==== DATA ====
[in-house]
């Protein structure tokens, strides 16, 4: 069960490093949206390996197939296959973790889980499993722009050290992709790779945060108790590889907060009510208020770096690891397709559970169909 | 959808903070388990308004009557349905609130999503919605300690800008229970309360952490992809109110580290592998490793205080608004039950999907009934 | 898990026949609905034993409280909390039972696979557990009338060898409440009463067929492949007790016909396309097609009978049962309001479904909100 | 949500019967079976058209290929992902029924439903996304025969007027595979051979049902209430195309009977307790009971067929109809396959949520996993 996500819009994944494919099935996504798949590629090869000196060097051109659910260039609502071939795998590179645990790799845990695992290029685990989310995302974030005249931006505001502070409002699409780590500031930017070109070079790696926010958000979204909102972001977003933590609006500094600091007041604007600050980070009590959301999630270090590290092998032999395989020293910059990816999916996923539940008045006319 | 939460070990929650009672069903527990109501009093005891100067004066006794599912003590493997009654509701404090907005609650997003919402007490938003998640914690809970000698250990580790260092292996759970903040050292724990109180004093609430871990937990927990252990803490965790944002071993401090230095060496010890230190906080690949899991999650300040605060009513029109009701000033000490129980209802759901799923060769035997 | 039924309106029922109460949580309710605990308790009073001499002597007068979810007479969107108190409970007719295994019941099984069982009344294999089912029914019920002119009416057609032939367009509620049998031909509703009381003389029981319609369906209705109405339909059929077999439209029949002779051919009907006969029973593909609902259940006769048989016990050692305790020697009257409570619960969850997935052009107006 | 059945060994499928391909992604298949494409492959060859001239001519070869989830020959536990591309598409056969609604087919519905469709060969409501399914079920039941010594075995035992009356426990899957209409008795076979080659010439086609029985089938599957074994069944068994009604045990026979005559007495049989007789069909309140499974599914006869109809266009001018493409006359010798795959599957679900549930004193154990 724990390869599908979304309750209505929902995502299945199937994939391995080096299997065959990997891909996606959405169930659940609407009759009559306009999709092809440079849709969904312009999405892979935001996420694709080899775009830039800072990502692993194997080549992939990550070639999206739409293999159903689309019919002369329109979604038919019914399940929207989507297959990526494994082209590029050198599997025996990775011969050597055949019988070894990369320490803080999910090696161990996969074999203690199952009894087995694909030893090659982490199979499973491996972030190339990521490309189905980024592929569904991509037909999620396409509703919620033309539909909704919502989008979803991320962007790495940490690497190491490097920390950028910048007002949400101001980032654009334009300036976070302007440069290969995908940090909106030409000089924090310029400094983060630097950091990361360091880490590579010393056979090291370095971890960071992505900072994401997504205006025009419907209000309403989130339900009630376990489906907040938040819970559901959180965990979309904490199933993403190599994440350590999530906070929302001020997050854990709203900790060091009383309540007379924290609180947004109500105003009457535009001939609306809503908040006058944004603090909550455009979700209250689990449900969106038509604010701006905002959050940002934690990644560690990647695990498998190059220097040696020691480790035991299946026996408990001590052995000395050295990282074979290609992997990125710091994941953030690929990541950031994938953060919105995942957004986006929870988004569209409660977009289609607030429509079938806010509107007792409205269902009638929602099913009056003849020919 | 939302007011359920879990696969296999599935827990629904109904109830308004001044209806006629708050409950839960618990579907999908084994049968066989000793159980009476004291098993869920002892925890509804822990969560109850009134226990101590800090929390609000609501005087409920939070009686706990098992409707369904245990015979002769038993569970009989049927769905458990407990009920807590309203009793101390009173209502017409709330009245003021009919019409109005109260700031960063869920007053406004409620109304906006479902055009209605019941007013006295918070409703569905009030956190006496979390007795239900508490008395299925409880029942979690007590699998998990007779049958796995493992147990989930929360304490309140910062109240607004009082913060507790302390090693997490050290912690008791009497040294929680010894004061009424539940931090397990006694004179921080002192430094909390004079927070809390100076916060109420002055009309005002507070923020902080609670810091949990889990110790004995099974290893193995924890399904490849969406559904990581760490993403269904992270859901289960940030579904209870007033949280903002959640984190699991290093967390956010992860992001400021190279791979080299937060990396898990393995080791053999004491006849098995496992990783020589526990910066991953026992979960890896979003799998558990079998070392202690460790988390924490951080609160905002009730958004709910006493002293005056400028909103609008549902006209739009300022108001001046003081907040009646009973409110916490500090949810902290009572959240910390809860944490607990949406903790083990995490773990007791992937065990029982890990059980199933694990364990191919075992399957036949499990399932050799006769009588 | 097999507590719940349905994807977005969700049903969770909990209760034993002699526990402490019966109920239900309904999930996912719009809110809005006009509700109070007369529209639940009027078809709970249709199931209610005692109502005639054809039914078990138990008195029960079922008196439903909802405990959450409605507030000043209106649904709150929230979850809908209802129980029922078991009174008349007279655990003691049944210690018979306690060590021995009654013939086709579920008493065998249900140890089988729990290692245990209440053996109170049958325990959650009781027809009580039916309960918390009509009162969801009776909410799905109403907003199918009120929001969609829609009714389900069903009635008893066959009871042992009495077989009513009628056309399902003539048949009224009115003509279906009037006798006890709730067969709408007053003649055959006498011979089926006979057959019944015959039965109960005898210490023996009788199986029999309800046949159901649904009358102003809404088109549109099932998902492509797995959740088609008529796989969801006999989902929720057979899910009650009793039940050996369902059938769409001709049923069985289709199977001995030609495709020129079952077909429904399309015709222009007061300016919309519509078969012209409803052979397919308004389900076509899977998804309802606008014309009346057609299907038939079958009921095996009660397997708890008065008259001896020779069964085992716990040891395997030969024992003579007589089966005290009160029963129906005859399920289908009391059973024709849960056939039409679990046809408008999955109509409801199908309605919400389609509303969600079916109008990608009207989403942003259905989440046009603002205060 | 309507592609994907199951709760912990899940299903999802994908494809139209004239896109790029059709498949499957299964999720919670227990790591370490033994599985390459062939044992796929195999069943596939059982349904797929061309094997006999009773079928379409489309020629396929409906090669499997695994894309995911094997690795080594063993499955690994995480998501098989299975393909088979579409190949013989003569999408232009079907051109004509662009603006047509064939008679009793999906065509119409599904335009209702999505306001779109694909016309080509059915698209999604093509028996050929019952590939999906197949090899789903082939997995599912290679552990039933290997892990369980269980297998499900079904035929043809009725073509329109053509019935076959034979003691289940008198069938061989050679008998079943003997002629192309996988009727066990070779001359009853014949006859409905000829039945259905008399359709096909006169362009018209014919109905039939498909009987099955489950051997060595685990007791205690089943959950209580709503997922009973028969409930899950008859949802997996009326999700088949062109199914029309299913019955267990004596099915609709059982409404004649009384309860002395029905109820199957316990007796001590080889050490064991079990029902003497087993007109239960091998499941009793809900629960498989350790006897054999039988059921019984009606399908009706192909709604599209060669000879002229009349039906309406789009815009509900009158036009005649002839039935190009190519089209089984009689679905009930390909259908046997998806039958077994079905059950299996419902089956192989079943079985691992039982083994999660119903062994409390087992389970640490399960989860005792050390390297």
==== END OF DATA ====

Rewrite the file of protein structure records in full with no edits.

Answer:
[in-house]
């Protein structure tokens, strides 16, 4: 069960490093949206390996197939296959973790889980499993722009050290992709790779945060108790590889907060009510208020770096690891397709559970169909 | 959808903070388990308004009557349905609130999503919605300690800008229970309360952490992809109110580290592998490793205080608004039950999907009934 | 898990026949609905034993409280909390039972696979557990009338060898409440009463067929492949007790016909396309097609009978049962309001479904909100 | 949500019967079976058209290929992902029924439903996304025969007027595979051979049902209430195309009977307790009971067929109809396959949520996993 996500819009994944494919099935996504798949590629090869000196060097051109659910260039609502071939795998590179645990790799845990695992290029685990989310995302974030005249931006505001502070409002699409780590500031930017070109070079790696926010958000979204909102972001977003933590609006500094600091007041604007600050980070009590959301999630270090590290092998032999395989020293910059990816999916996923539940008045006319 | 939460070990929650009672069903527990109501009093005891100067004066006794599912003590493997009654509701404090907005609650997003919402007490938003998640914690809970000698250990580790260092292996759970903040050292724990109180004093609430871990937990927990252990803490965790944002071993401090230095060496010890230190906080690949899991999650300040605060009513029109009701000033000490129980209802759901799923060769035997 | 039924309106029922109460949580309710605990308790009073001499002597007068979810007479969107108190409970007719295994019941099984069982009344294999089912029914019920002119009416057609032939367009509620049998031909509703009381003389029981319609369906209705109405339909059929077999439209029949002779051919009907006969029973593909609902259940006769048989016990050692305790020697009257409570619960969850997935052009107006 | 059945060994499928391909992604298949494409492959060859001239001519070869989830020959536990591309598409056969609604087919519905469709060969409501399914079920039941010594075995035992009356426990899957209409008795076979080659010439086609029985089938599957074994069944068994009604045990026979005559007495049989007789069909309140499974599914006869109809266009001018493409006359010798795959599957679900549930004193154990 724990390869599908979304309750209505929902995502299945199937994939391995080096299997065959990997891909996606959405169930659940609407009759009559306009999709092809440079849709969904312009999405892979935001996420694709080899775009830039800072990502692993194997080549992939990550070639999206739409293999159903689309019919002369329109979604038919019914399940929207989507297959990526494994082209590029050198599997025996990775011969050597055949019988070894990369320490803080999910090696161990996969074999203690199952009894087995694909030893090659982490199979499973491996972030190339990521490309189905980024592929569904991509037909999620396409509703919620033309539909909704919502989008979803991320962007790495940490690497190491490097920390950028910048007002949400101001980032654009334009300036976070302007440069290969995908940090909106030409000089924090310029400094983060630097950091990361360091880490590579010393056979090291370095971890960071992505900072994401997504205006025009419907209000309403989130339900009630376990489906907040938040819970559901959180965990979309904490199933993403190599994440350590999530906070929302001020997050854990709203900790060091009383309540007379924290609180947004109500105003009457535009001939609306809503908040006058944004603090909550455009979700209250689990449900969106038509604010701006905002959050940002934690990644560690990647695990498998190059220097040696020691480790035991299946026996408990001590052995000395050295990282074979290609992997990125710091994941953030690929990541950031994938953060919105995942957004986006929870988004569209409660977009289609607030429509079938806010509107007792409205269902009638929602099913009056003849020919 | 939302007011359920879990696969296999599935827990629904109904109830308004001044209806006629708050409950839960618990579907999908084994049968066989000793159980009476004291098993869920002892925890509804822990969560109850009134226990101590800090929390609000609501005087409920939070009686706990098992409707369904245990015979002769038993569970009989049927769905458990407990009920807590309203009793101390009173209502017409709330009245003021009919019409109005109260700031960063869920007053406004409620109304906006479902055009209605019941007013006295918070409703569905009030956190006496979390007795239900508490008395299925409880029942979690007590699998998990007779049958796995493992147990989930929360304490309140910062109240607004009082913060507790302390090693997490050290912690008791009497040294929680010894004061009424539940931090397990006694004179921080002192430094909390004079927070809390100076916060109420002055009309005002507070923020902080609670810091949990889990110790004995099974290893193995924890399904490849969406559904990581760490993403269904992270859901289960940030579904209870007033949280903002959640984190699991290093967390956010992860992001400021190279791979080299937060990396898990393995080791053999004491006849098995496992990783020589526990910066991953026992979960890896979003799998558990079998070392202690460790988390924490951080609160905002009730958004709910006493002293005056400028909103609008549902006209739009300022108001001046003081907040009646009973409110916490500090949810902290009572959240910390809860944490607990949406903790083990995490773990007791992937065990029982890990059980199933694990364990191919075992399957036949499990399932050799006769009588 | 097999507590719940349905994807977005969700049903969770909990209760034993002699526990402490019966109920239900309904999930996912719009809110809005006009509700109070007369529209639940009027078809709970249709199931209610005692109502005639054809039914078990138990008195029960079922008196439903909802405990959450409605507030000043209106649904709150929230979850809908209802129980029922078991009174008349007279655990003691049944210690018979306690060590021995009654013939086709579920008493065998249900140890089988729990290692245990209440053996109170049958325990959650009781027809009580039916309960918390009509009162969801009776909410799905109403907003199918009120929001969609829609009714389900069903009635008893066959009871042992009495077989009513009628056309399902003539048949009224009115003509279906009037006798006890709730067969709408007053003649055959006498011979089926006979057959019944015959039965109960005898210490023996009788199986029999309800046949159901649904009358102003809404088109549109099932998902492509797995959740088609008529796989969801006999989902929720057979899910009650009793039940050996369902059938769409001709049923069985289709199977001995030609495709020129079952077909429904399309015709222009007061300016919309519509078969012209409803052979397919308004389900076509899977998804309802606008014309009346057609299907038939079958009921095996009660397997708890008065008259001896020779069964085992716990040891395997030969024992003579007589089966005290009160029963129906005859399920289908009391059973024709849960056939039409679990046809408008999955109509409801199908309605919400389609509303969600079916109008990608009207989403942003259905989440046009603002205060 | 309507592609994907199951709760912990899940299903999802994908494809139209004239896109790029059709498949499957299964999720919670227990790591370490033994599985390459062939044992796929195999069943596939059982349904797929061309094997006999009773079928379409489309020629396929409906090669499997695994894309995911094997690795080594063993499955690994995480998501098989299975393909088979579409190949013989003569999408232009079907051109004509662009603006047509064939008679009793999906065509119409599904335009209702999505306001779109694909016309080509059915698209999604093509028996050929019952590939999906197949090899789903082939997995599912290679552990039933290997892990369980269980297998499900079904035929043809009725073509329109053509019935076959034979003691289940008198069938061989050679008998079943003997002629192309996988009727066990070779001359009853014949006859409905000829039945259905008399359709096909006169362009018209014919109905039939498909009987099955489950051997060595685990007791205690089943959950209580709503997922009973028969409930899950008859949802997996009326999700088949062109199914029309299913019955267990004596099915609709059982409404004649009384309860002395029905109820199957316990007796001590080889050490064991079990029902003497087993007109239960091998499941009793809900629960498989350790006897054999039988059921019984009606399908009706192909709604599209060669000879002229009349039906309406789009815009509900009158036009005649002839039935190009190519089209089984009689679905009930390909259908046997998806039958077994079905059950299996419902089956192989079943079985691992039982083994999660119903062994409390087992389970640490399960989860005792050390390297």